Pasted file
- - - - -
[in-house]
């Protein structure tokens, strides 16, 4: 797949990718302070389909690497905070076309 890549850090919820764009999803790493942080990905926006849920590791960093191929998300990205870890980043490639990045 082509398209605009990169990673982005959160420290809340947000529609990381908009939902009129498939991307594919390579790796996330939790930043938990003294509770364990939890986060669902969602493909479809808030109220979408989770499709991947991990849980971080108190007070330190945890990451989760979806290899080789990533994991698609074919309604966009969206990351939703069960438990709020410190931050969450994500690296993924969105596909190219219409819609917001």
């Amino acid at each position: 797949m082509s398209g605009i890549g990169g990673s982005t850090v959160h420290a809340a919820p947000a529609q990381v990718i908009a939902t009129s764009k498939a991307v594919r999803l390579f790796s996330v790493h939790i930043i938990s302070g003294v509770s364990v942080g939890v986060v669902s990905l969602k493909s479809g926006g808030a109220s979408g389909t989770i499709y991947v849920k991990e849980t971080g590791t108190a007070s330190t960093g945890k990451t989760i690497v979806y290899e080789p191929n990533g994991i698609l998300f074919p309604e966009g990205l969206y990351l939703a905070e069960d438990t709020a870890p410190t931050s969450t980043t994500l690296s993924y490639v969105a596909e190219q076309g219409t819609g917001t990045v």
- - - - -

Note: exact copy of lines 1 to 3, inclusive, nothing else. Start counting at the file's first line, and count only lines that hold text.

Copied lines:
[in-house]
């Protein structure tokens, strides 16, 4: 797949990718302070389909690497905070076309 890549850090919820764009999803790493942080990905926006849920590791960093191929998300990205870890980043490639990045 082509398209605009990169990673982005959160420290809340947000529609990381908009939902009129498939991307594919390579790796996330939790930043938990003294509770364990939890986060669902969602493909479809808030109220979408989770499709991947991990849980971080108190007070330190945890990451989760979806290899080789990533994991698609074919309604966009969206990351939703069960438990709020410190931050969450994500690296993924969105596909190219219409819609917001």
């Amino acid at each position: 797949m082509s398209g605009i890549g990169g990673s982005t850090v959160h420290a809340a919820p947000a529609q990381v990718i908009a939902t009129s764009k498939a991307v594919r999803l390579f790796s996330v790493h939790i930043i938990s302070g003294v509770s364990v942080g939890v986060v669902s990905l969602k493909s479809g926006g808030a109220s979408g389909t989770i499709y991947v849920k991990e849980t971080g590791t108190a007070s330190t960093g945890k990451t989760i690497v979806y290899e080789p191929n990533g994991i698609l998300f074919p309604e966009g990205l969206y990351l939703a905070e069960d438990t709020a870890p410190t931050s969450t980043t994500l690296s993924y490639v969105a596909e190219q076309g219409t819609g917001t990045v």